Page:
Minneapolis anti-police proposal would endanger black lives
The city of Minneapolis is about to become the center of a gross experience.
On November 2, residents have the opportunity to vote on a draft charter amendment that would abolish the police service and replace it with a new “public security” agency.
The initiative aims to address “state-sanctioned violence” against “black lives” in the aftermath of George Floyd’s tragic death, according to supporters, the radical activist group Yes 4 Minneapolis. It would establish a “comprehensive public health approach to safety”, rather than the current “punitive” system. “Compassion, humanity and love” will be the new foundation of this progressive model, as Ilhan Omar poetically put it in a recent Minneapolis Star Tribune editorial.
While these sentiments are well-meaning and appealing, they mask the dangers of overhauling an already crippled system.
The new public safety agency would rescind the city’s charter mandate requiring the police department to maintain a minimum staffing level, which is currently insufficient by more than 200 officers. Its commissioner is said to be appointed by the predominantly progressive city council – most of which promised to dismantle the police force last year. The proposal also states that the new agency “could include licensed peace officers (police officers) if necessary.”
While parts of the amendment are worth considering, such as mental health workers and social workers who handle non-violent 911 calls (working with police), most of the proposal is horribly vague. Moreover, such a radical and abolitionist approach by the police portends a disaster given the already unstable state of the city.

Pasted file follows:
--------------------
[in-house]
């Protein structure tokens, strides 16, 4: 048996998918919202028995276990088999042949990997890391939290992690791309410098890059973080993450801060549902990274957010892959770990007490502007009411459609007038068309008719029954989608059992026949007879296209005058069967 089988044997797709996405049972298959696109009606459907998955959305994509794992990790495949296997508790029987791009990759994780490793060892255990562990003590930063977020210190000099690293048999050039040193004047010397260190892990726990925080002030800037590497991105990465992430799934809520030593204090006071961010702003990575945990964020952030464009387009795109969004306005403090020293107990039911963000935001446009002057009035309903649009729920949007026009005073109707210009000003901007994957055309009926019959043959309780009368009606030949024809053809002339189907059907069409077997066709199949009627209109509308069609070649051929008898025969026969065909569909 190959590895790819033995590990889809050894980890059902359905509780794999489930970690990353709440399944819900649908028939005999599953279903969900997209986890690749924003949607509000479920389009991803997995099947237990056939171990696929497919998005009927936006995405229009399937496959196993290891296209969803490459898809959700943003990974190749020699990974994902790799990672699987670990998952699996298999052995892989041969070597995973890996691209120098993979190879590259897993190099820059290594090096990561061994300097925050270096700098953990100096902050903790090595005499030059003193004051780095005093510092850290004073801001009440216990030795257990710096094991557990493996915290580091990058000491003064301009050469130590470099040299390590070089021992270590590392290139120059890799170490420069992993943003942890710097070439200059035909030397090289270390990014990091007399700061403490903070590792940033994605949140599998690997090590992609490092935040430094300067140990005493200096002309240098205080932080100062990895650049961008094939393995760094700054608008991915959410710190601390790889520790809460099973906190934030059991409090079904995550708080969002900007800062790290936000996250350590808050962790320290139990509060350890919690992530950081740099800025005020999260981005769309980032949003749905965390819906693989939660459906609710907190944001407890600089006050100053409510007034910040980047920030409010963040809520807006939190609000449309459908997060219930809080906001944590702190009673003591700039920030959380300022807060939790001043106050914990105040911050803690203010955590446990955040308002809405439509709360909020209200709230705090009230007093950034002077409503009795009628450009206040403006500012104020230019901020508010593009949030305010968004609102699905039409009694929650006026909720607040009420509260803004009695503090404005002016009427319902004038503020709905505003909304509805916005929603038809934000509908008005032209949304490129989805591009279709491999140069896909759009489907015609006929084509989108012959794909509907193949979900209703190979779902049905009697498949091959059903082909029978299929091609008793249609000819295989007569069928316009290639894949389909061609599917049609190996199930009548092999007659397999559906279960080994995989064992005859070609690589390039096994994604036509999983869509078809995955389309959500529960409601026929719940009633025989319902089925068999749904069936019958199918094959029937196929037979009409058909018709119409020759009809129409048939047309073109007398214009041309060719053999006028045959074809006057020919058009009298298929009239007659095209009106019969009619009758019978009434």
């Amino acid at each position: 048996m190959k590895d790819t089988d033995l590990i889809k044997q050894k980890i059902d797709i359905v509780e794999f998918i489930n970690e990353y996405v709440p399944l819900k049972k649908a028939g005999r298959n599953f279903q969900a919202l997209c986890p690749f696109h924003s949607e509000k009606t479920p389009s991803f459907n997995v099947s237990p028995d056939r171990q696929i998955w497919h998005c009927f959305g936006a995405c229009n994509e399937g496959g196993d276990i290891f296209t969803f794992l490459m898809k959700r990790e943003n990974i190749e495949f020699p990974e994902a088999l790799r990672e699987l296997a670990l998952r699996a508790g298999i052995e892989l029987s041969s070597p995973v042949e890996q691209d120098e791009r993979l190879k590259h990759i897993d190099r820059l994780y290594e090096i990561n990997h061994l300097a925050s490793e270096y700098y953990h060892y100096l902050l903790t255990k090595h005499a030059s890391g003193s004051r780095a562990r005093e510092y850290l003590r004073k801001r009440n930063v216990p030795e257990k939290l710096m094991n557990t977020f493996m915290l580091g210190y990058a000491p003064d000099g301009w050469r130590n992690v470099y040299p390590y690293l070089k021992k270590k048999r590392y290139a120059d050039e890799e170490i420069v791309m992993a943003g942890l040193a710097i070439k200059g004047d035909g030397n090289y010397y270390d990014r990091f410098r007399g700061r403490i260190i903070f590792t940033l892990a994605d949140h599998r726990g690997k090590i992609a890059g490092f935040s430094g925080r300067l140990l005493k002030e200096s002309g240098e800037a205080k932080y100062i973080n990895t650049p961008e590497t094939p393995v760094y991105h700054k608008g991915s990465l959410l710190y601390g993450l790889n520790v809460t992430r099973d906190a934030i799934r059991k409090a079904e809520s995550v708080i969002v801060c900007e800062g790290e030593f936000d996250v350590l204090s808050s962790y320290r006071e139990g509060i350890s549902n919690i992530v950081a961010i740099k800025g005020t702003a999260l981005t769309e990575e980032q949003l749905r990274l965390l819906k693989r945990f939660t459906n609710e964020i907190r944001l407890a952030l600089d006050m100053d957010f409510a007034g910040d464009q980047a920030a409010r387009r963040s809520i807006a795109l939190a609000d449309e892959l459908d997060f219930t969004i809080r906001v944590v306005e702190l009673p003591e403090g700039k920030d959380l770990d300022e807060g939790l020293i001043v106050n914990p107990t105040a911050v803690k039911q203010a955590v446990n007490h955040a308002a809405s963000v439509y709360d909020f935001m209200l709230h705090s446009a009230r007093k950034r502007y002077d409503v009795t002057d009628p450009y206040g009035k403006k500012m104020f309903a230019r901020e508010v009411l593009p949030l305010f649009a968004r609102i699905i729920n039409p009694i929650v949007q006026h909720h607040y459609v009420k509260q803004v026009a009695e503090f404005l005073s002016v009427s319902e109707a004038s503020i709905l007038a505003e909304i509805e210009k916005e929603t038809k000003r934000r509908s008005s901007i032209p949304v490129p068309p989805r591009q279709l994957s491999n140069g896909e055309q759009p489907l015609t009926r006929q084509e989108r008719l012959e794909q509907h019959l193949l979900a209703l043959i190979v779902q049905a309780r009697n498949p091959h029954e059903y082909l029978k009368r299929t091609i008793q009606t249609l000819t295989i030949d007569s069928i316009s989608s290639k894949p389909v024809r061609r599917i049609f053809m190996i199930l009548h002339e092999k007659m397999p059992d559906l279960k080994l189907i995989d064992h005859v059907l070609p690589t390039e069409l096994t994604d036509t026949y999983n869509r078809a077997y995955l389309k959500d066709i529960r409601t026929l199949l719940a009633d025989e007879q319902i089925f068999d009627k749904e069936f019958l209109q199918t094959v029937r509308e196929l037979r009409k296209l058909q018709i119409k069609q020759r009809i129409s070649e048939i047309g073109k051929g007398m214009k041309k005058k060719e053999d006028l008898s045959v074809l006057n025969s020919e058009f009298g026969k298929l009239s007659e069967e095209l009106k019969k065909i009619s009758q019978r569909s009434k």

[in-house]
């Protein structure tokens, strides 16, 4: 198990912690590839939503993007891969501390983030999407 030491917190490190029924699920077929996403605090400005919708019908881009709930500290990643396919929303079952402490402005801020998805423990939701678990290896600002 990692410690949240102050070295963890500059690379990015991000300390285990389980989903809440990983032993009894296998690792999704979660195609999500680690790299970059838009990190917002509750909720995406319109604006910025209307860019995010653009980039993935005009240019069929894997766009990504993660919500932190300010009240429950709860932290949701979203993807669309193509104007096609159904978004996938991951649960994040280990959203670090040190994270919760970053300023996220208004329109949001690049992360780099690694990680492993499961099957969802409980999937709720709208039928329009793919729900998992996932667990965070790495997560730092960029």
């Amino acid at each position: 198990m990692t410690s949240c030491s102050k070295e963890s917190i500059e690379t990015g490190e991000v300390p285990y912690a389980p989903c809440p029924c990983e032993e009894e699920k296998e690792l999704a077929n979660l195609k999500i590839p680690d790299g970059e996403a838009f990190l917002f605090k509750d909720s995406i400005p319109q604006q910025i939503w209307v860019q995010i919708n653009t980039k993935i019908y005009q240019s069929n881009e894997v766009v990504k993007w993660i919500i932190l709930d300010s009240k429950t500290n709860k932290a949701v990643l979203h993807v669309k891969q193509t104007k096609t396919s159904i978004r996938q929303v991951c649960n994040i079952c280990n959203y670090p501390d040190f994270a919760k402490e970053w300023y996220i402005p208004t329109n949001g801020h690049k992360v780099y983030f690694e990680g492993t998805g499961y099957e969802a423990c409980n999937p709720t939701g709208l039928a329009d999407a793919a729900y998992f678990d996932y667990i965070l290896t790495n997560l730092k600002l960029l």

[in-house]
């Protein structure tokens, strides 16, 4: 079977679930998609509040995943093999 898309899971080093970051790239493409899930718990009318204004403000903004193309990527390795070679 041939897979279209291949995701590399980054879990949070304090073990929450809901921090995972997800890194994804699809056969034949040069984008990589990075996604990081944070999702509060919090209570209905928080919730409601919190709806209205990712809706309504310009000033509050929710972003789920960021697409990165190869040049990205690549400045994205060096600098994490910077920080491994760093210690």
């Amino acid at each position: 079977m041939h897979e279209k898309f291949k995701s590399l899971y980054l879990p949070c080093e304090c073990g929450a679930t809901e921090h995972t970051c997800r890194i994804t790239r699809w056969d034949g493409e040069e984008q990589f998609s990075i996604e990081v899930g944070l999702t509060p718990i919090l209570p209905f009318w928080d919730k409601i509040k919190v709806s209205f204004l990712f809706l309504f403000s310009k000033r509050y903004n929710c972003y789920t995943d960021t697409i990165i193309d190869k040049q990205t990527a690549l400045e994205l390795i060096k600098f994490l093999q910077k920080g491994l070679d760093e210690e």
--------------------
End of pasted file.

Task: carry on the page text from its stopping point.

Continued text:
2020 was already the second deadliest year on record for the city. This year, homicides have increased by another 15%, and 2021 will beat or probably approach the record of 97 homicides in 1995, when the city was nicknamed “Murderopolis”. On the contrary, the city needs more cops who can proactively monitor neighborhoods to protect the public.
Former Minneapolis mayoral candidate Don Samuels, a Jamaican entrepreneur who made the American dream come true, saw with horror the escalation of violence in his adopted hometown.
“There were about 20 gunshots and gunshots in different places around my house in two hours,” he told me of a recent night.
Minneapolis’ ShotSpotter system recorded the sound of 8,382 shots through the end of September – more than double in the same period in 2019 (3,388) and still well above the record number of 2020 (7,115).
“Nightly gunshots leave their indelible marks in frequent reports of nearby deaths,” Samuels said. “Carjackings and thefts have taken their toll. Neighbors receive trauma therapy, take sedatives and send their traumatized children to relatives. And they sell their houses in tears.
Parts of Minneapolis are so ravaged by violence that community members have written a desperate letter to Minnesota Governor Tim Walz, imploring the deployment of the National Guard to “stop the bleeding” in the city.
A recent poll sponsored by the Star Tribune found that supporters of the police reduction are overwhelmingly young, white and college graduates. Three-quarters of black voters polled oppose the reduction in the police force, compared with only half of whites. More whites (50%) than blacks (42%) support the complete replacement of the police service. But white voters make up two-thirds of Minneapolis residents, giving them more power over an issue that affects them less.
Over the past 18 months, the radical left’s ongoing war against the foundations of our society has met with increasing success. Police, standardized testing, due process and free speech are all under vigorous attack – and radical activists are winning. Meanwhile, those who are most vulnerable often pull the straw short.
Rav Arora specializes in the themes of race, music, literature and culture. His writings have also appeared in the Globe and Mail and the City Journal. Twitter: @ Ravarora1